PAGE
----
At a public hearing on Feb. 4, George Motel, president of the Connecticut Vineyard and Winery Association, spoke in support of the bill. The Association consists of 27 farm wineries across the state that markets themselves collectively as the Connecticut Wine Trail, said Motel, who owns Sunset Meadow Vineyard in Goshen with his wife. He asked that the Committee make one change to the language of the bill. “We would like the language to read ‘brandy manufactured from grapes and fruit harvested on the premises of such farm winery.’ This change would make the law consistent with the rest of the farm winery act and allow individuals like myself, that makes wine from other types of fruit, this ability.”

Among others that spoke at the hearing, Keith Bishop of Bishop’s Orchards in Guildford and Treasurer of the Connecticut Vineyard and Winery Association, supported the same change in language, as did Russell Holmberg of Holmberg Orchards and Winery in Gales Ferry and Margaret and Louis Chatey, of Westford Hill Distillers, LLC in Ashford. Read more here.

Proposed House Bill 6078 would allow small beer manufacturers to sell kegs of beer directly to consumers. It was introduced by Rep. David W. Kiner, 59th Dist.

At a public hearing on Feb. 19, Hughes of the CSPA stated: “The CPSA believe that there is a three-tier system for a good reason and that it currently works quite well. Microbreweries can currently sell product right from their facilities which we believe help build the brand. Package stores support our local microbreweries and we encourage the sale of their products, including kegs, in our stores. Anything that can be done to encourage keg sales in our stores we will welcome.”

The Connecticut Beverage Coalition, Hartford Distributors Inc. of Manchester and Levine Distributing Company of Norwich, opposed the bill, stating: “Connecticut…has a very well-structured and efficient three-tier system of alcohol distribution…We believe (allowing) the brewery to sell large kegs to visitors would be a bridge-too-far, and would represent too much of a retreat from our well-functioning three-tier distribution system and our alcoholic excise tax remittance system.”

Berdon of the WSWC stated that his members have “two questions and one comment with respect to this proposal. First the term ‘microbrewery’ is not defined… and therefore it is unclear as to whom with provision (is) intended to apply. Secondly, the term ‘keg’ is similarly undefined… as ‘kegs’ can refer to containers of various sizes…The WSWC suggests that in order to voice future legal challenges… if the Committee decides to move forward with this proposal, it should impose the same restrictions applicable to out-of-state manufacturers—limiting sales to five gallons every 60 days as is permitted.” Read more here.

House Bill No. 6541: The act proposes to establish a craft alcoholic liquor distiller permit to encourage the small business of craft alcoholic liquor distilleries. On Jan. 26, it was referred to the Joint Committee on General Law. Introduced by Rep. Mary M. Mushinsky, 85th Dist.

At a public hearing on Feb. 19, Hughes of the CPSA stated: “CPSA supports this concept and has worked out agreeable language with other stakeholders. However, there is a craft distiller bill being heard on Feb. 26 which has the language that has been agreed to and we will be supporting that bill.”

The WSWC’s Peter Berdon stated: “The Wine and Spirits Wholesalers of Connecticut support the establishment of a ‘craft distiller permit’ provided that it addresses its concerns relative to exposing the current system to legal challenge. The WSWC has worked with members of the Small Brand Brands council (and the CPSA) to find common ground… They have reached an agreement which will accomplish the following: “One: Permit distilleries to make direct sales consumers up to 1.5 liters per day per person, not to exceed 5 gallons every 60 days. Two: Permit tastings on the premises, either with or without charge. Three: Sales at retail for manufacturers who produce less than 25,000 gallons per year. Four: Manufacturers who sell more than 10,000 gallons in a given 12 month period shall distribute its products through the wholesale system….The WSWC believes that this compromised agreement resolved its concerns while allowing small distillers in the state to showcase their products.” Read more here.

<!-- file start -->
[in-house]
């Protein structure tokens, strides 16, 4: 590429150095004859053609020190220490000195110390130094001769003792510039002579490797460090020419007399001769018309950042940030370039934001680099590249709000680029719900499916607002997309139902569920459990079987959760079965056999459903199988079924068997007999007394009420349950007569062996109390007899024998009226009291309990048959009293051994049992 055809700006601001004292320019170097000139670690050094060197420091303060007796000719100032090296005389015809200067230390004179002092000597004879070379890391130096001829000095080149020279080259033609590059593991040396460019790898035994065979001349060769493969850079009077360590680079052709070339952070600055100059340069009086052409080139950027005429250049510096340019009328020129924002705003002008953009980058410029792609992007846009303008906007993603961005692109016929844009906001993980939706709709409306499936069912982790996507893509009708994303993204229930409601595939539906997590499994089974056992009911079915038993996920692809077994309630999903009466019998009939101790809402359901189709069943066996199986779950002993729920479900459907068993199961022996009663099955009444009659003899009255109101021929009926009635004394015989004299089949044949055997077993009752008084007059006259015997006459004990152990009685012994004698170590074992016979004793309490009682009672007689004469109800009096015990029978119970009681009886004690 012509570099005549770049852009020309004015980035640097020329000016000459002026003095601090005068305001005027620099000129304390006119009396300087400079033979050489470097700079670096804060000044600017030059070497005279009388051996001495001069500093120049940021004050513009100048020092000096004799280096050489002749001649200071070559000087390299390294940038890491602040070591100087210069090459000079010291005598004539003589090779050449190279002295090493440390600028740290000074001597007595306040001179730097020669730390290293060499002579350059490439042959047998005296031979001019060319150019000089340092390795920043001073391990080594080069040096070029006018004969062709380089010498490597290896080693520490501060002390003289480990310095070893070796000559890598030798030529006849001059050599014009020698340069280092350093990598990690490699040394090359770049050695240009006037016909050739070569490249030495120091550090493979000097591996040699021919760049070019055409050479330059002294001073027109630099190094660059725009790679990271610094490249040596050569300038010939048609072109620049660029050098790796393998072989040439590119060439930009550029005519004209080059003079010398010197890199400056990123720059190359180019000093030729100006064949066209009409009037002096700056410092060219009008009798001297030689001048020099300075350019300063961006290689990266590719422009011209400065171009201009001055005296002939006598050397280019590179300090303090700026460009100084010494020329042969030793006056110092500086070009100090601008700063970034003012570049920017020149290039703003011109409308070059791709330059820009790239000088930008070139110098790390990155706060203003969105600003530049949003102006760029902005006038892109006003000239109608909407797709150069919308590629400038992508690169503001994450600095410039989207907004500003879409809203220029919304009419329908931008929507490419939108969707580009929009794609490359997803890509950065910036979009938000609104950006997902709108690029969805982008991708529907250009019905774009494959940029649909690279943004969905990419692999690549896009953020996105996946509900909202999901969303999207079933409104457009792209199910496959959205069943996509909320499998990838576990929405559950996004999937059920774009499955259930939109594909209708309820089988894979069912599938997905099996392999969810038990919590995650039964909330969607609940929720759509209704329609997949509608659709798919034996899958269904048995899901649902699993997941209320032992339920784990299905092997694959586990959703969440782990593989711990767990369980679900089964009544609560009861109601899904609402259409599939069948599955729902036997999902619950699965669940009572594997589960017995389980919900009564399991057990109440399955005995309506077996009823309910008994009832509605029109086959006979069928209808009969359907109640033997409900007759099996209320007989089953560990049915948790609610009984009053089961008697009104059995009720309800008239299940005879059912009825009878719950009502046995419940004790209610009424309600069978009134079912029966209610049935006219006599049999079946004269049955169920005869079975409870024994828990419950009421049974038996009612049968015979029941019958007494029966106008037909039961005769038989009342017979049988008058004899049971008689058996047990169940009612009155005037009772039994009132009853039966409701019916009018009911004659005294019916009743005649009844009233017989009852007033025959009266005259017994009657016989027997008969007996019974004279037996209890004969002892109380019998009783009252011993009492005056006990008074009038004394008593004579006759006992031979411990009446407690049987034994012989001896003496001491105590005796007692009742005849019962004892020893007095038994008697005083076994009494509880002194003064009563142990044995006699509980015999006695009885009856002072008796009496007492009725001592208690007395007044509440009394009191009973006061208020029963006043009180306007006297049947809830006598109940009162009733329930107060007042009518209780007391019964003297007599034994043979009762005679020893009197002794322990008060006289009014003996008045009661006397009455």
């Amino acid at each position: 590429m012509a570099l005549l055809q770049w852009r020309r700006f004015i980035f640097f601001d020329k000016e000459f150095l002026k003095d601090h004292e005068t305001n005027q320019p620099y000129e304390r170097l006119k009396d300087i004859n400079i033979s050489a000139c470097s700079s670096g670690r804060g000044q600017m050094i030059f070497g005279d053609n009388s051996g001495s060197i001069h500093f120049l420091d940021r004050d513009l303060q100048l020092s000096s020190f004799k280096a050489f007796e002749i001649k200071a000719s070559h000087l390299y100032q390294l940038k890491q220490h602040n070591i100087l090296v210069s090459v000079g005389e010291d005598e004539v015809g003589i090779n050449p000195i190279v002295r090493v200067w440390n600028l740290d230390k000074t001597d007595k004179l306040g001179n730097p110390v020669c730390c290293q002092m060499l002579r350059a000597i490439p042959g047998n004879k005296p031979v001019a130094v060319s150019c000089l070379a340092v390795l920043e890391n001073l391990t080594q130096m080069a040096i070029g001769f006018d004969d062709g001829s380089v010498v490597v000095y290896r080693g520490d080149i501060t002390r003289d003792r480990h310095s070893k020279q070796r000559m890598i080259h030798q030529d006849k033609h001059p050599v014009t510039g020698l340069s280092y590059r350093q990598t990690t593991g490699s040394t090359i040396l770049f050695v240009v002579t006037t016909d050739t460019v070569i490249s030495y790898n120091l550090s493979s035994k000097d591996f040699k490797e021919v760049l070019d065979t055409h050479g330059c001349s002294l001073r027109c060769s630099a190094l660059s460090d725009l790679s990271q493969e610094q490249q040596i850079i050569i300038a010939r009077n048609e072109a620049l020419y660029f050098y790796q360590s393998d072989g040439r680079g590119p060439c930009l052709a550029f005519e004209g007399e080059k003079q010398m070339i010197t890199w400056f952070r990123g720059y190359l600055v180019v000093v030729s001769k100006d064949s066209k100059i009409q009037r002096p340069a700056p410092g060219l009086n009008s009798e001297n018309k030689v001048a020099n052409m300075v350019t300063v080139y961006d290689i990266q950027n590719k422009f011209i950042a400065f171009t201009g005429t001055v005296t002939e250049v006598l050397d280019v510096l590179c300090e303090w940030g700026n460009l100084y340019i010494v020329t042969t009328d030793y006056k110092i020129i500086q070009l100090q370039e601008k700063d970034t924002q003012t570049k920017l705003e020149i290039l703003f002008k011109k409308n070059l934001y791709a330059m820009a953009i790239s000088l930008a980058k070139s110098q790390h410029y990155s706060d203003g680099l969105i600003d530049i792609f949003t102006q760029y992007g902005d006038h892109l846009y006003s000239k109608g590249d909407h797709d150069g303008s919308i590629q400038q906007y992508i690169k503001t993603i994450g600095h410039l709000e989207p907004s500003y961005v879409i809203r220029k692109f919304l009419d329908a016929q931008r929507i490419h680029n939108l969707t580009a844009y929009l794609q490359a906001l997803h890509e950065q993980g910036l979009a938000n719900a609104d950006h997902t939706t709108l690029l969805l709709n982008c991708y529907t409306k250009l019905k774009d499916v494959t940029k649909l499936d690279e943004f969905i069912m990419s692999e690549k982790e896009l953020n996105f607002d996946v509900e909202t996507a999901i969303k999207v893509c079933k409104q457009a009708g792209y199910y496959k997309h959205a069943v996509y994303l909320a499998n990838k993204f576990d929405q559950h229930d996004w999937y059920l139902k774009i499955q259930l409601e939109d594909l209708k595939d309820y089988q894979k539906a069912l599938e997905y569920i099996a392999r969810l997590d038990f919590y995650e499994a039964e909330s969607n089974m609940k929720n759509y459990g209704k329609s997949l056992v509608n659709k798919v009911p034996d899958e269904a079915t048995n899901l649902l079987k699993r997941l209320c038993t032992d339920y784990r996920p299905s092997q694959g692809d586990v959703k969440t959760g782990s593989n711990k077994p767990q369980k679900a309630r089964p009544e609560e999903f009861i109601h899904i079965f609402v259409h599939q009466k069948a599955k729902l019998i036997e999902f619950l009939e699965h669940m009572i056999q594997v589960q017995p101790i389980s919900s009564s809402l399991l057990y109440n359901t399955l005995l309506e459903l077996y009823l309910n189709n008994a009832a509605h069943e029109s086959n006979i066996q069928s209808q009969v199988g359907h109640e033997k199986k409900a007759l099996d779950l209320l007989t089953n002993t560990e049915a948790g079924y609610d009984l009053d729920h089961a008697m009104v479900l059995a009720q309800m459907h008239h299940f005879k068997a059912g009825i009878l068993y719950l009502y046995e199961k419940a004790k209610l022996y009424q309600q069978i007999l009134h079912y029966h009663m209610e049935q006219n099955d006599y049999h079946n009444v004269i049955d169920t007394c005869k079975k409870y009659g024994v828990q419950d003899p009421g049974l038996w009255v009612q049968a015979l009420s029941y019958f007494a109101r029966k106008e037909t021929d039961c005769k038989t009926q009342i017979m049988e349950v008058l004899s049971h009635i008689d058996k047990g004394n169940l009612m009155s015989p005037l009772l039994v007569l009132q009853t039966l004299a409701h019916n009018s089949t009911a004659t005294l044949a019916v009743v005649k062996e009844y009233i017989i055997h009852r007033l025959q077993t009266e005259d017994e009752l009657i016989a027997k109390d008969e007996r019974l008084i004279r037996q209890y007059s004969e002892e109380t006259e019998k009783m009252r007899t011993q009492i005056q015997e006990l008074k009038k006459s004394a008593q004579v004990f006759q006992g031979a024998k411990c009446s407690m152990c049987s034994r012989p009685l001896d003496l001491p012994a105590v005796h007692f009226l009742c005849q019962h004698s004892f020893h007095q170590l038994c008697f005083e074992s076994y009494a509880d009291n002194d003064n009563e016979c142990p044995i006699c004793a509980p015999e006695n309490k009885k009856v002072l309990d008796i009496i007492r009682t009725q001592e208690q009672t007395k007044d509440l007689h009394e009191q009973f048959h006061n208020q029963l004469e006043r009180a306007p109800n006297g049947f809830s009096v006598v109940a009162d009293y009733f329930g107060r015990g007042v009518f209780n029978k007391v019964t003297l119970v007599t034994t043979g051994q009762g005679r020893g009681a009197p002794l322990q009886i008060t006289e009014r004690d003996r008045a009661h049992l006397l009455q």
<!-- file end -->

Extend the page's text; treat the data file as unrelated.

These bills, which have not had public hearings, are also in play:

Senate Bill 392: The bill proposes to allow the sale of Connecticut manufactured beer and spirits at farmers’ markets. It was referred to the Joint Committee on General Law on Jan. 22. It was introduced by Sen. Kevin C. Kelly, 21st Dist. Read more here.

Senate Bill No. 3: The act proposes to prohibit manufacturers and out-of-state shippers from requiring wholesalers to pay for liquor upon delivery and to give wholesalers in good-standing a reasonable amount of time to pay for such liquor. Introduced by Sen. Kevin D. Witkos, 8th Dist. A public hearing was held Feb. 3. Read more here.

House Bill No. 5297: The act would extend the hours for the retail sale of wine and the tasting of free samples of wine by farm winery visitors and prospective retail customers. As of Jan. 13, it was referred to the Joint Committee on General Law. Introduced by Rep. Mike France, 42nd Dist. Read more here:

Senate Bill 100: The act proposes to eliminate the revision-period during which alcoholic liquor distributors may change monthly posted prices. On Jan. 16, it was referred to the Joint Committee on General Law. Introduced by Sen. Kevin D. Witkos, 8th Dist. Read morehere.

The Beverage Journal will be following these bills throughout the legislative session. For more information, visit